A hot beverage is highly recommended before viewing Crystal Pite’s first work for The Royal Ballet; preferably one that is liberally shot through with caffeine. This is not a slight upon Pite’s excellent choreography, more a reflection on the slow, slow, soporific impact of Henryk Górecki’s meandering Symphony No.3 (aptly sub-titled the Symphony of Sorrowful Songs), which followed Arvo Pärt’s ubiquitous Spiegel im Spiegel; the music for the long, tender pas de deux that occupies the latter half of Christopher Wheeldon’s After the Rain. This back-to-back, double dose of musical pathos exaggerated the poignancy of the choreography, as if intense sentiment being rendered by a large trowel.   

Artsists of The Royal Ballet in <i>Flight Pattern</i> © Tristram Kenton | ROH, 2017
Artsists of The Royal Ballet in Flight Pattern
© Tristram Kenton | ROH, 2017

Pite is the second choreographer in succession to use the contemporary refugee crisis as inspiration for a new one-act work by The Royal Ballet (following Wayne McGregor’s Multiverse). It is the great global issue of our age but, for me, it seems beyond the reach of dance, particularly when performed in the opulent gold-and-velvet surroundings of The Royal Opera House. No doubting that Pite has created a beautiful, richly-layered and finely-nuanced work but, if anything, it is in spite of the subject that inspired her to make Flight Pattern. This is not refugees suffering – and drowning – in the Mediterranean Sea (the imagery of Multiverse), but more about the tedium of queues at border posts and the anguish of statelessness. It seemed to be about endless waiting; the time in limbo, somewhere between a homeland and an escape.

This world première gives yet more credence to the burgeoning reputation of its creator, particularly in her special strength of moving large numbers of dancers as a single organism. Swarm intelligence has fascinated Pite since her first choreography for a ballet company (Emergence for The National Ballet of Canada, in 2009) and she has taken inspiration from the patterns made by flocks of birds and the interactions of social bees. Here, the group formations are more-or-less ever-present from the long snaking, shaking line-up as the curtains rose; to imagery that often suggested the slow budding of a flower.

Artists of The Royal Ballet in <i>Flight Pattern</i> © Tristram Kenton | ROH, 2017
Artists of The Royal Ballet in Flight Pattern
© Tristram Kenton | ROH, 2017

Her 36 dancers (not a principal amongst them) are efficiently drilled, evoking the science of swarm intelligence through the layering of individual actions, effectively co-ordinated into absorbing mass movement of considerable beauty. It’s not innovative, or indeed particularly original: Pina Bausch, Ohad Naharin and Hofesh Shechter are three choreographers that spring to mind for having created wonderful group formations, constructed from the patterns of many individual actions. Nonetheless, Flight Pattern is further evidence that Pite has a particular mastery of this large-scale ensemble art.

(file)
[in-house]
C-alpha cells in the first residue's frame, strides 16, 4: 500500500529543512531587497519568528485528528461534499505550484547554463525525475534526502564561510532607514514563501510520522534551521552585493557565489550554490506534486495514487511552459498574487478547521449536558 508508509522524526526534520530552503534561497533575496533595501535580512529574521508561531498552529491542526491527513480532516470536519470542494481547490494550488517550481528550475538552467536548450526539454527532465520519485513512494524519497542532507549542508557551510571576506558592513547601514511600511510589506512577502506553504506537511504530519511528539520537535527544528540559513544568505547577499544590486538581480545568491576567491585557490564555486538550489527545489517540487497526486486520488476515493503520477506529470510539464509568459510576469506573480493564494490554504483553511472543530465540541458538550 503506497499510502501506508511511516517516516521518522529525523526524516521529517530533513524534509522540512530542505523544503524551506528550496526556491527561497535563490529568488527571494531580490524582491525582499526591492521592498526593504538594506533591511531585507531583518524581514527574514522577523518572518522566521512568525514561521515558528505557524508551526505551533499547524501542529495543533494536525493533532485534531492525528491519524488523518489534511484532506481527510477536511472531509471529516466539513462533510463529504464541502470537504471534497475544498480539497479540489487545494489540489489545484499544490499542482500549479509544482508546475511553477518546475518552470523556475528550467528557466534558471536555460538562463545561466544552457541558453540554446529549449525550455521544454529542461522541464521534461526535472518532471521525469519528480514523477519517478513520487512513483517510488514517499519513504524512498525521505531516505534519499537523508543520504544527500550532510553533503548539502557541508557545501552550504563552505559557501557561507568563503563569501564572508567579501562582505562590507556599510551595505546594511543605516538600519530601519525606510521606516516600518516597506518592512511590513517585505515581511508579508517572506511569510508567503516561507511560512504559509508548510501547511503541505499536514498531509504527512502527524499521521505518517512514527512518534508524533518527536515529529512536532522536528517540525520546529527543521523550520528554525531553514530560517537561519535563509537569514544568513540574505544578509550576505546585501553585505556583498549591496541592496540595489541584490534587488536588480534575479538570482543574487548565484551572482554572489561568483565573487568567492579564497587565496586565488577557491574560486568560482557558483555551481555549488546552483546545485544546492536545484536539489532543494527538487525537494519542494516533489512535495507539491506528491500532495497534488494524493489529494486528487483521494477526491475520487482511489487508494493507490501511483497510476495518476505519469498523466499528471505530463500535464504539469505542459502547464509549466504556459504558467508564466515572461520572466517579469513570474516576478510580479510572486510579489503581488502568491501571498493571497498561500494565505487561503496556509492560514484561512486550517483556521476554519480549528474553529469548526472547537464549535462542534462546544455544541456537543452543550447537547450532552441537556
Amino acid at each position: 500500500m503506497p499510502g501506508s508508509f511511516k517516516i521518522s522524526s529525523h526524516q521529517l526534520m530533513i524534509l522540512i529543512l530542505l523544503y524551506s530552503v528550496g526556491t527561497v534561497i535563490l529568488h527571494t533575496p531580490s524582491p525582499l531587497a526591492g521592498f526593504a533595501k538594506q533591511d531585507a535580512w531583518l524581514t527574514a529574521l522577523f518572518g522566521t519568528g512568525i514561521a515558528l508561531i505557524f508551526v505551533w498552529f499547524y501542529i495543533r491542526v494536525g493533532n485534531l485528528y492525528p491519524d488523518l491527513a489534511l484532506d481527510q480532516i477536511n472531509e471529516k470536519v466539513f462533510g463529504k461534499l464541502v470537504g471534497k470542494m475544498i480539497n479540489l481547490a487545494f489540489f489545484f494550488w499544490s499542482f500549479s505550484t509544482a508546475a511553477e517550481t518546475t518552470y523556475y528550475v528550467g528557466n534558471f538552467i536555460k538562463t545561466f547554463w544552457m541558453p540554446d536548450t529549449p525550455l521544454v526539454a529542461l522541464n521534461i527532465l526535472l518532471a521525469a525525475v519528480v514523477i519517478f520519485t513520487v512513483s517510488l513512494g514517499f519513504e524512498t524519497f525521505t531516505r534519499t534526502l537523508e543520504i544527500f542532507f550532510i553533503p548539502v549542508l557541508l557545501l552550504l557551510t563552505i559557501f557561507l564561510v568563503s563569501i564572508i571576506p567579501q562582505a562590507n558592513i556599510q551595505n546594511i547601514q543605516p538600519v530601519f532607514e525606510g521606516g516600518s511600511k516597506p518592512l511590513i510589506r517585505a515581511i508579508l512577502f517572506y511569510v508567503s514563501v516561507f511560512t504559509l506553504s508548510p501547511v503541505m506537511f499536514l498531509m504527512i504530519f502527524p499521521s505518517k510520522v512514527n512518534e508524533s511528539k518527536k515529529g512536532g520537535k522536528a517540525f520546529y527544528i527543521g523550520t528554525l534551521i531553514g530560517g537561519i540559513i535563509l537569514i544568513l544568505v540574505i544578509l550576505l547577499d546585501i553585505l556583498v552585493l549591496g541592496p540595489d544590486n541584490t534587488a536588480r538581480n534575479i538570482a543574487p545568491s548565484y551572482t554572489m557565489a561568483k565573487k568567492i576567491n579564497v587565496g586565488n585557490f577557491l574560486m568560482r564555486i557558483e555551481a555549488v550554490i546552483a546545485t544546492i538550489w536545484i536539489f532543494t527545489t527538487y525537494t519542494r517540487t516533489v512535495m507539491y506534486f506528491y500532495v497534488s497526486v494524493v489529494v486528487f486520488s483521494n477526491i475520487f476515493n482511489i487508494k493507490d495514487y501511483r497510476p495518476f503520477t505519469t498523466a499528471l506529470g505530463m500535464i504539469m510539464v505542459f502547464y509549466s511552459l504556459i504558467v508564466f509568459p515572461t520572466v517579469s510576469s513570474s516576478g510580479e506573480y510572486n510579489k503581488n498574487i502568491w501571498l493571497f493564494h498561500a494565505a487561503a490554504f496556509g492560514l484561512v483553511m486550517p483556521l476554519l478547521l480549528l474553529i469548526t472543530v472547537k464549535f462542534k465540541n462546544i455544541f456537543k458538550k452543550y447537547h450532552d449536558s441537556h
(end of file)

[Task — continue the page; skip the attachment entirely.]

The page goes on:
The ending is counter-intuitive to the 25 minutes that have gone before. 34 of the dancers file out through narrowing black screens, leaving two to remain for a frenetic finale of dislocated, frenzied movement. I wasn’t convinced by this marked change of pace, which appeared not to be justified in the music, but it was refreshing to see Kristen McNally – such a long-serving stalwart of the corps de ballet – plucked out of the crowd, literally, to have this personal highlight.

Artists of The Royal Ballet in <i>The Human Seasons</i> © Bill Cooper | ROH 2013
Artists of The Royal Ballet in The Human Seasons
© Bill Cooper | ROH 2013

The other soloist was fast-rising Marcelino Sambé, who had earlier impressed in David Dawson’s The Human Seasons. Sambé exudes fluency and naturalness, at all times, complete with elevation that appears to be simultaneously forceful and easy. The Human Seasons was also a first commission for The Royal Ballet, back in November 2013, for a choreographer already well-in-demand-elsewhere; and, while it was interesting to see it revived on an altered cast, neither the cavernous set, with a backdrop looking like a giant, beige office paper-blotter bent at 90°, nor lighting that often kept dancers in the dark, have grown in my appreciation since the première. The programme identified a couple of last-minute replacements (including a background waste of the foreground talents of Vadim Muntagirov), which may have accounted for an occasional lack of unity in supposedly harmonised activity.

Marianela Nunez and Thiago Soares in <i>After The Rain</i> © Bill Cooper | ROH 2016
Marianela Nunez and Thiago Soares in After The Rain
© Bill Cooper | ROH 2016

After the Rain was created for Wendy Whelan and Jock Soto (New York City Ballet), back in 2005, and came into the repertoire at Covent Garden, last year. It’s a curious, brief work – just 20 minutes’ long – comprising two pieces that are connected in no way other than through Pärt’s music. At first, there is an energetic neo-classical pas de six, danced in three couples to Pärt’s Tabula Rasa; then the mood changes dramatically with the aforementioned switch to Spiegel im Spiegel and a poignant, mesmerising duet for Marianela Nuñez and Thiago Soares. This choreography is infused with personal meaning for both its creator and these dancers, emphasising the intense emotional poignancy of the final scene. Nuñez has a hypnotic impact throughout the duet; and the onstage chemistry between these dancers – until last year, husband-and-wife – is crammed with emotional intensity.